I’ve set aside my panick attacks and have given myself license to dream about strolling through the sunny metropolitan streets of Madrid, wearing an excellent pair of walking heels and a breezy dress with big shades. The outfit is important because the LAST time I was in Madrid (April 2008) I was by myself, on day 4 of a 5 week-long backpacking excursion through Spain/Morocco/French Riviera/Italy/Greece- and if you’ve ever lived out of a backpack, it’s pretty hard to look cute on a fixed repetoire of 4 shirts, 1 pair of jeans, a skirt, and a cardigan- and everyone wants to look nice in a city where everyone else looks nice.

As I daydream, my list of concerns is growing even faster than my pile of shoes to pack. Some of the most rampant recurring are:
1. What if I can’t understand their accentos?
As an estadounidense, most of my exposure to hispanoblantes has been with Mexican, Ecuadorian and Peruvian dialects, and so my speech and comprehension abilities greatly reflect my ears (and tongues) preference for the clear and rhythmic patterns that I’ve been hearing for the past decade or so. The strong lisp and crazy shorthand contractions that I associate with Spanish Spanish require me to concentrate really hard, I’m talking brows-scrunched-together-lips-soundlessly-mimicking-words kind of concentration, haha. Ah well, if I can acclimate to the Brummies from the Black Country (basically, the scourges of all of Englands many dialects,) I can get used to the Spaniards.
2. Slang, slang, and more slang.
I’ve got the skinny on what NOT for the most part from friends that have spent significant time in Spain (Alicante, Sevilla, etc) but I’m still pretty apprehensive about embarassing myself.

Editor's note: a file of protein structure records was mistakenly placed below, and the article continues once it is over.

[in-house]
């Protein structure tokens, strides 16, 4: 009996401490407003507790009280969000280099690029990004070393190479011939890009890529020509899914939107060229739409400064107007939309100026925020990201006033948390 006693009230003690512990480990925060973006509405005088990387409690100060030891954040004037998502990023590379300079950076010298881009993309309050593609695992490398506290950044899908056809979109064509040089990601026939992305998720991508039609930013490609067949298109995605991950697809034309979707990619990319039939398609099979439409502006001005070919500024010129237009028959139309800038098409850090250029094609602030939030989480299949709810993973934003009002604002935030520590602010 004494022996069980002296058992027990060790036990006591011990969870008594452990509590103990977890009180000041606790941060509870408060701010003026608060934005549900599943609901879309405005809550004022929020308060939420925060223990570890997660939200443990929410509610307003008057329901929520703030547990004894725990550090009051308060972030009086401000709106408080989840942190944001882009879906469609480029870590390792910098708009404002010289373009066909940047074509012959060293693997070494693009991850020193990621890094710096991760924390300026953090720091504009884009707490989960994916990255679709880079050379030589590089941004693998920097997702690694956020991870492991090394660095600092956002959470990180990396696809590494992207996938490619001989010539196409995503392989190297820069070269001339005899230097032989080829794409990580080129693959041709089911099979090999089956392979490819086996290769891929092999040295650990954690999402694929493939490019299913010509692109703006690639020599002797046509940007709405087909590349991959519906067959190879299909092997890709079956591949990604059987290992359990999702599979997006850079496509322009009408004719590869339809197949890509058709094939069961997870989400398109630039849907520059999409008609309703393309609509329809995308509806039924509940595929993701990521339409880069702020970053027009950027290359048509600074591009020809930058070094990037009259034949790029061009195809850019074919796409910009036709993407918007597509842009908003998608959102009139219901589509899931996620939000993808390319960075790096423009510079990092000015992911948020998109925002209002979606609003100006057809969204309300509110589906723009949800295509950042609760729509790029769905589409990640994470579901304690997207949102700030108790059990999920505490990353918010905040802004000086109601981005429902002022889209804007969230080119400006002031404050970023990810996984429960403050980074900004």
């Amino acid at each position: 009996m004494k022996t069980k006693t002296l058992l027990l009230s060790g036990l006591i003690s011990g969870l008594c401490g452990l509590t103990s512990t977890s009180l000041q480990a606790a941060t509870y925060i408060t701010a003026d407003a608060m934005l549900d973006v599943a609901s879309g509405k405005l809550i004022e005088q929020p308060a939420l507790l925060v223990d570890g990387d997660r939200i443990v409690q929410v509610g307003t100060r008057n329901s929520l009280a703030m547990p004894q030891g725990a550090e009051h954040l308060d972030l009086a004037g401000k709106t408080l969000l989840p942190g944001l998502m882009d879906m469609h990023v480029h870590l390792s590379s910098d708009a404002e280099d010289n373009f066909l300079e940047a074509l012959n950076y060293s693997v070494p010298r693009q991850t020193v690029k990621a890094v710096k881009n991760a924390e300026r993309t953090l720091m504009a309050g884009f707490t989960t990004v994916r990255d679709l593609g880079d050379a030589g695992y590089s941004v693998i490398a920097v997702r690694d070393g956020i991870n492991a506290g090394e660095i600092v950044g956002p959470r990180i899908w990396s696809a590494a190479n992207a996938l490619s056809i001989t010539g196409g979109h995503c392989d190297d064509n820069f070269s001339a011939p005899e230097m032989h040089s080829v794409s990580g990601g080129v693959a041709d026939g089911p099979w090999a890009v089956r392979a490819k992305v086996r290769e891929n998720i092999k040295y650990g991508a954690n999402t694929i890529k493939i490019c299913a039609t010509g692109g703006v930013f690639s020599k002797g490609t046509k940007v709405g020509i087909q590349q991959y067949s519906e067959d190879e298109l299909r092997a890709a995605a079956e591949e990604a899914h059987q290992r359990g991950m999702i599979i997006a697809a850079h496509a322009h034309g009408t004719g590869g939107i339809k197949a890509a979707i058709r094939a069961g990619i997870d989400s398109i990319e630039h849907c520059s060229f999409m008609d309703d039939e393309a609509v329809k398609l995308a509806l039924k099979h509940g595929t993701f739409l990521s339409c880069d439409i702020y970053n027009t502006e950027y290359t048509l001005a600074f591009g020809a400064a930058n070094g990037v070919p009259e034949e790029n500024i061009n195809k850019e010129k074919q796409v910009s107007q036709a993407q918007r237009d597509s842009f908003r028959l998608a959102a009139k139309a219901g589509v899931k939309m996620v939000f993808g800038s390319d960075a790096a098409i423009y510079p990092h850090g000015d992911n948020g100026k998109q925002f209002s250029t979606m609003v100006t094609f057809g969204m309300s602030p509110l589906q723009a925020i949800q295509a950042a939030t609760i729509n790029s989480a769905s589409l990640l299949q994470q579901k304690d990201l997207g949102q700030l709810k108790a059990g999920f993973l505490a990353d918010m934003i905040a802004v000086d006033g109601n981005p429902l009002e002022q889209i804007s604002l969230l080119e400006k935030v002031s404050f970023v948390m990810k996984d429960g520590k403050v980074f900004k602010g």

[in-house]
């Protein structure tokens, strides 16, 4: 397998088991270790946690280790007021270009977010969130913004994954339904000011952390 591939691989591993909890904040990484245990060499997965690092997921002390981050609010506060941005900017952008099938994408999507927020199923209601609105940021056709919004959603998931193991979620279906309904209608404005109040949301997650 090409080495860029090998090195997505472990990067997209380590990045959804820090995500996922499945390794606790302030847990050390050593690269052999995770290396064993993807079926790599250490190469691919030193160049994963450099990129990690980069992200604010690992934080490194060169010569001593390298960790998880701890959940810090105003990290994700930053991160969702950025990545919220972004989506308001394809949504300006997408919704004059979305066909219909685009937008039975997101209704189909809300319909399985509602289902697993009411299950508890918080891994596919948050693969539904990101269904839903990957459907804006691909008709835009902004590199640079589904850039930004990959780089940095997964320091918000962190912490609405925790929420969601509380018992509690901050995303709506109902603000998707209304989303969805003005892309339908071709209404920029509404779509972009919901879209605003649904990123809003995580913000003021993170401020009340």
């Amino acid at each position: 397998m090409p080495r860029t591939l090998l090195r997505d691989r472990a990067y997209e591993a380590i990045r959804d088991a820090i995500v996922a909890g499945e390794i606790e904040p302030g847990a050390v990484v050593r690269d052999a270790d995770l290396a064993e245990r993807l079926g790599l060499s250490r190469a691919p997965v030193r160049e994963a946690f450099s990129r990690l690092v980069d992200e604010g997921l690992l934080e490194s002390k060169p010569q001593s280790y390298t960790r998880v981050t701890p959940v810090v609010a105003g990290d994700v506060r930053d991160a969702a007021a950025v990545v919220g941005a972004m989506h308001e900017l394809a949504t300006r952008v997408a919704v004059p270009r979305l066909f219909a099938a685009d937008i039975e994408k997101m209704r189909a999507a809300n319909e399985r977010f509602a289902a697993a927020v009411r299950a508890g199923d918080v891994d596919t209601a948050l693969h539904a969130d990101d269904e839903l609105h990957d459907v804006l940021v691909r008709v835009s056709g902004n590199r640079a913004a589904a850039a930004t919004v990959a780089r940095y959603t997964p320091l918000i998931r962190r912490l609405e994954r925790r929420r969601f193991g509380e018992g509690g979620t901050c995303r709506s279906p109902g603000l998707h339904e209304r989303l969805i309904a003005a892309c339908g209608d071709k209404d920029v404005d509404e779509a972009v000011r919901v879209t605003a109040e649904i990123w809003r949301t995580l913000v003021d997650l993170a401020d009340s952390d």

Example: Apparently, in Spain the verb “coger” (to grasp, to catch) is used allll the time, and in a completely innocent sense. Anyone that knows their Spanish from south of the border would probably snicker just a bit to hear somebody say “Voy a coger un taxi.” Were you really that desperate? jaja.
I realize it is a natural part of the learning process but no one likes to look like a jackass.
3. Vos this, vos that.
Plainly put: I have no idea how to use the vosotros form, of anything. Blame me, blame my gringa high school teacher, blame my profesores (except for Maureen, she’d kill me if she saw that) but I just don’t get it.
4. Finding an Apartment
The last time I lived abroad, I did so in student housing, with pre-assigned roommates, 40 other Americans from my home university, and a programme director (or Grandma, as we sometimes called her) to hold our hands through the “trials” of living in a foreign country (ummm…it was England. They speak English there, for the most part.) This trip is going to be significantly different, as I will be responsible for finding my own apartment, living with roommates that most likely will not share my native tongue, and I won’t be blissfully funding my lifestyle on copious amounts of student loans (ohhh, those were the DAYS.) That being said, I’m rather excited about this prospect of hunting for the perfect piso and the possibility of meeting some really interesting people. Spanish cragislist, anyone?

In short, it’s time to hit the books for a little refresher course before I go. And maybe watch a few movies to get myself in the lisp-y mood. Maybe I’ll watch the oh so awesomely creepy Pan’s Labyrinth for the 50th time. Looove it.